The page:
firstapp01 First, you’ll need to log into the OpenShift Online console. Browse to the OpenShift Management Console

firstapp02 Then enter your username and password that the instructor provided to you.

firstapp03 You should have landed at the Active Subscriptions screen. From here, click Open Web Console.

firstapp04 You should now see the OpenShift Service Catalog. This catalog can be used to launch various applications on OpenShift. For our first application, you’ll select Apache HTTP Server (httpd).

firstapp05 The information page for launching Apache is displayed. You can read the information about it and then click next.

firstapp06 The next screen is the configuration page. Set the following values substituting your student number for <CHANGEME>: . Project Name = website-project<CHANGEME> . Project Display Name = my website . Project Description = learning to launch my first application . Version = 2.4 . Application Name = website-application . Git Repository =<CHANGEME>NBCA/website.git

Now you can click next and OpenShift will begin deploying your first application, a website running on Apache!


Customizing Your Website


So, you built your first website. Great, but it’s a little boring isn’t it? I mean, just some simple text telling people that it’s your website isn’t so exciting. Let’s take some time to customize it a bit. Webpages are often written in Hyper-Text Markup Language or HTML, for short.

HTML is fairly simple to write. Let’s start by editing the index.html file and changing it to be written in HTML.

First, open your favorite text editor. In this class we use Atom. It’s free and you can install it from their website.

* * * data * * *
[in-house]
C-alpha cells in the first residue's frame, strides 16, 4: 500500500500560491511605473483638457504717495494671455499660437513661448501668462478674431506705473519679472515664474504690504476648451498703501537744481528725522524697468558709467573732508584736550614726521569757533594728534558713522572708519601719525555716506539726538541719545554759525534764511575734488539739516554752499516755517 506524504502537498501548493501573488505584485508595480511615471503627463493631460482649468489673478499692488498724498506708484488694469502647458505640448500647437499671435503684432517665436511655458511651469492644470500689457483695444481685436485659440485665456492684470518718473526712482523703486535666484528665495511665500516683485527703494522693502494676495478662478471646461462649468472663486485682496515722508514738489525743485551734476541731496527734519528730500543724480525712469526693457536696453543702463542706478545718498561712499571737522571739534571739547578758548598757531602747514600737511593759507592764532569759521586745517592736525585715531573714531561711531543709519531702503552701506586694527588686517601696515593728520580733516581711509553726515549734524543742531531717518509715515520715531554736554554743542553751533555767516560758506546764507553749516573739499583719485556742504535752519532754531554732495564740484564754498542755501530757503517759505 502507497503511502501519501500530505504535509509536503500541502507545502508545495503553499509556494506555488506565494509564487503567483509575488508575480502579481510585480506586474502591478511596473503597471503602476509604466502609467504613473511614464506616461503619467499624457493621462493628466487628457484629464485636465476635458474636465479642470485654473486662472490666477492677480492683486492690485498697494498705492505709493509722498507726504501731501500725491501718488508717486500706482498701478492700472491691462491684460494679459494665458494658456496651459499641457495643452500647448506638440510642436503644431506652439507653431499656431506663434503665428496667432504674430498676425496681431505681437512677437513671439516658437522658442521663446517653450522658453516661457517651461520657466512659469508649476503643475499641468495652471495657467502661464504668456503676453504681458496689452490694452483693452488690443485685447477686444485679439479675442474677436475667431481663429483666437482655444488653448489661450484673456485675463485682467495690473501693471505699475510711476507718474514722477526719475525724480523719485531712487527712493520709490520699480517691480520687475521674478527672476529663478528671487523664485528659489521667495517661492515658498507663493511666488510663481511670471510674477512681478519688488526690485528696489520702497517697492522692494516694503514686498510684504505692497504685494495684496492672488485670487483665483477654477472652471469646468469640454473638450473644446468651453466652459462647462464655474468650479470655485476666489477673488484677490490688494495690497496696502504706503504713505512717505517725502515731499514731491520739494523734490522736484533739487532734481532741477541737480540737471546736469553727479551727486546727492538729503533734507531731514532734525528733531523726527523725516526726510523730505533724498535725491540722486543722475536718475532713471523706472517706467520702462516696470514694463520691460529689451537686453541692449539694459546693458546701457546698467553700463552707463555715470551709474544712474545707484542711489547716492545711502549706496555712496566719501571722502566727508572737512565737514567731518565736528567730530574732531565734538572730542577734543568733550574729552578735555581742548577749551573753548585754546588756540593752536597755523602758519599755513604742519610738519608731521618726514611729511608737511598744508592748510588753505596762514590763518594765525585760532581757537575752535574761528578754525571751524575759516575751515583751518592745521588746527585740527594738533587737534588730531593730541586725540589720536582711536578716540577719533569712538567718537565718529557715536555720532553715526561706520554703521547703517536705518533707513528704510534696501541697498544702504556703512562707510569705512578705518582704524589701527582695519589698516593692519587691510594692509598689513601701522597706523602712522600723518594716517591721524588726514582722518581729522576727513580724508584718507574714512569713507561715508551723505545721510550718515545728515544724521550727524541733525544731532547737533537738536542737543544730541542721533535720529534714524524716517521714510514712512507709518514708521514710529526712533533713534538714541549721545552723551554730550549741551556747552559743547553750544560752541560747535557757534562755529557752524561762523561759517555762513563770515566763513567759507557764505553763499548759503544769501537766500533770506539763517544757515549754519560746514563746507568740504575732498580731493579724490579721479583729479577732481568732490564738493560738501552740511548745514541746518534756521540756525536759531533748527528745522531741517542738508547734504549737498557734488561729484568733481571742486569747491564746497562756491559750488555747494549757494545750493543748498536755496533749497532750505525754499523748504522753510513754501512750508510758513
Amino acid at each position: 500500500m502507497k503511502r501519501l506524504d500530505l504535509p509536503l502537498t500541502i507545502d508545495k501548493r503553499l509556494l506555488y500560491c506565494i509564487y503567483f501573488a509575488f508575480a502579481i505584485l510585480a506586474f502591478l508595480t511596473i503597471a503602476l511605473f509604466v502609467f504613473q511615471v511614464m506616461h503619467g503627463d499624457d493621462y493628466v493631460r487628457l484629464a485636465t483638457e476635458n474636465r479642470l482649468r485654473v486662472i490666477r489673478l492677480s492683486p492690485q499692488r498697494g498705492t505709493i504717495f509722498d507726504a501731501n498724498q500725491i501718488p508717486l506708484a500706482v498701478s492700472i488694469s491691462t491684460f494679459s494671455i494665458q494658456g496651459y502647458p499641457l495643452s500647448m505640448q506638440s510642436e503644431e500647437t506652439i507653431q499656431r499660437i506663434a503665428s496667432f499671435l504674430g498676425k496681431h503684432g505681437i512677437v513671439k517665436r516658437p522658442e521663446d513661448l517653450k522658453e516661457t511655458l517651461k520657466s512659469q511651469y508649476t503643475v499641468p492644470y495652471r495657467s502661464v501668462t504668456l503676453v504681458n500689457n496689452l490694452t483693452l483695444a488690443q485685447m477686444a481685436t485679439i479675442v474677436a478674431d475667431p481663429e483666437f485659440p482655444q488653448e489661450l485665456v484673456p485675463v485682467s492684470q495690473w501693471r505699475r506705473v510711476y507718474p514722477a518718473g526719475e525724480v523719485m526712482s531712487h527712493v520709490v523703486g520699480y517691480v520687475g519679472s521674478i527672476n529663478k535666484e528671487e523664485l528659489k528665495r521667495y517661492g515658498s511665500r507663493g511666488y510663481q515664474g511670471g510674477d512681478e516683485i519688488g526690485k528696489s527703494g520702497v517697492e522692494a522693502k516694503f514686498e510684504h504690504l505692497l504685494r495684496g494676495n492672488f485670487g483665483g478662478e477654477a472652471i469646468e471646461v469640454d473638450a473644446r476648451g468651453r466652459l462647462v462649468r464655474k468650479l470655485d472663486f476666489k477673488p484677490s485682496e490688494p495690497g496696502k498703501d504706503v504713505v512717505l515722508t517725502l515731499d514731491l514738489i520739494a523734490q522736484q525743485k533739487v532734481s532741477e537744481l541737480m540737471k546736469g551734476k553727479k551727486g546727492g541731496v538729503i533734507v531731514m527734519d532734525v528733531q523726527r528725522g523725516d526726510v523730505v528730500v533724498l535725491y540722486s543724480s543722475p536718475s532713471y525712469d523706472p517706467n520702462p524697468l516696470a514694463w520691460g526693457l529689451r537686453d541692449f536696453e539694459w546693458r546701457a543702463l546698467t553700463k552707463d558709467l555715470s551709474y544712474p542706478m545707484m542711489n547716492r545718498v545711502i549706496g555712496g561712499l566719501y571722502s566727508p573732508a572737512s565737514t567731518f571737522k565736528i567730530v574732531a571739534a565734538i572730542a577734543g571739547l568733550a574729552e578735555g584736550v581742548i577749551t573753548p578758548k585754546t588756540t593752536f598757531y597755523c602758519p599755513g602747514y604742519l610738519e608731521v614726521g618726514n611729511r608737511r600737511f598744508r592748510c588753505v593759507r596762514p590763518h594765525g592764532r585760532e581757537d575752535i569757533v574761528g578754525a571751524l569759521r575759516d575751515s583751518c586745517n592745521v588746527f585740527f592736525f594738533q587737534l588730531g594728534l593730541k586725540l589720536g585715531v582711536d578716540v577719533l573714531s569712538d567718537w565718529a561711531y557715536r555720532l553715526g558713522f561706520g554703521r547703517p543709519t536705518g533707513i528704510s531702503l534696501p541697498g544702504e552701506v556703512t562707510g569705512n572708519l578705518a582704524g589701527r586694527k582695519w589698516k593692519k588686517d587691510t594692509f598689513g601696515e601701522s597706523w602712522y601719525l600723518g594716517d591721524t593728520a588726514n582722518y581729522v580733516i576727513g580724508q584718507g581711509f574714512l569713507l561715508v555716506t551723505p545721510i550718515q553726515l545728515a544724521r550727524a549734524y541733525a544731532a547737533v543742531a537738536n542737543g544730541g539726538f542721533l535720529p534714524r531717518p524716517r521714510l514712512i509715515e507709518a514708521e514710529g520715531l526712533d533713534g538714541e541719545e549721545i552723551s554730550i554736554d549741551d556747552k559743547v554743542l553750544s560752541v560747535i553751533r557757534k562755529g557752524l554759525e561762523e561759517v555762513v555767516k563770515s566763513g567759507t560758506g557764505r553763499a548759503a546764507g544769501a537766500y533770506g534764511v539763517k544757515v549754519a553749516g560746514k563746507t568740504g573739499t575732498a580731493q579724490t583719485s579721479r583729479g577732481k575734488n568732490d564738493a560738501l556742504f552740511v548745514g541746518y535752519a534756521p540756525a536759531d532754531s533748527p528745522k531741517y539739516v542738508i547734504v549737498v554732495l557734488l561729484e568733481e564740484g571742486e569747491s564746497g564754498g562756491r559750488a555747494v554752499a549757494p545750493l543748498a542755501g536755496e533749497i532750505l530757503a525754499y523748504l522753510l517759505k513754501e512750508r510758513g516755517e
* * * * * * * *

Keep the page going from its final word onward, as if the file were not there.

customize01 In Atom, you’ll need to browse to your project folder by clicking File and then Open Folder.

customize02 Then browse to the folder that you created called website earlier and open it.

customize03 You should then be able to click on index.html on the left hand pane of the Atom text editor and see the text you entered in the previous lab you completed. This is exactly what we want to change!

customize04 One of the nice things with the Atom text editor is that it allows you to preview your HTML markup. This is really handy because as you write your HTML you can see what it will look like before going through all the trouble of checking it into GitHub and deploying it on OpenShift. When developing software, the faster you can get feedback the more efficient you will be!

To enable preview click on Packages then Markdown Preview and Toggle Preview. This will open a new pane to the right that shows a live preview of what you write.

Let’s test it out and make a simple change. The HTML for having a horizontal line show up on your page <HR> (it stands for Horizontal Rule in case you were curious). Type the following into your index.html in the Atom text editor and see if your preview shows you a line.

This is my new and improved website, now with infinitely more horizontal line!

customize05 Now, your preview should look something like this.

OK, now this is where you get to have fun. For the remainder of the time your instructor has given you for this section of the course you can further customize your site. You can use the htmldog site to learn more about HTML and get ideas for what to build.

Remember, once you are done make sure you commit your changes to github, push them, and then start a new build in OpenShift so that your live website is updated. The preview in the Atom editor is nice, but only you can see it, and you want to share your beautiful work of art for the world to see!

Here is how you commit your changes again.

# git commit -m "I made new changes and want to commit them" .

Here is how you push your changes again.

# git push

And here is how you trigger a build in OpenShift’s console. On the left hand menu select builds and builds. You will see a screen that has a highlight number on it (for example, #1). Click the number and then click on actions and rebuild.

What this does is it tells OpenShift to rebuild the image using your latest source code. This will also trigger a redeployment of that latest image, resulting in your site being updated.

Getting More Complicated: Deploying a Game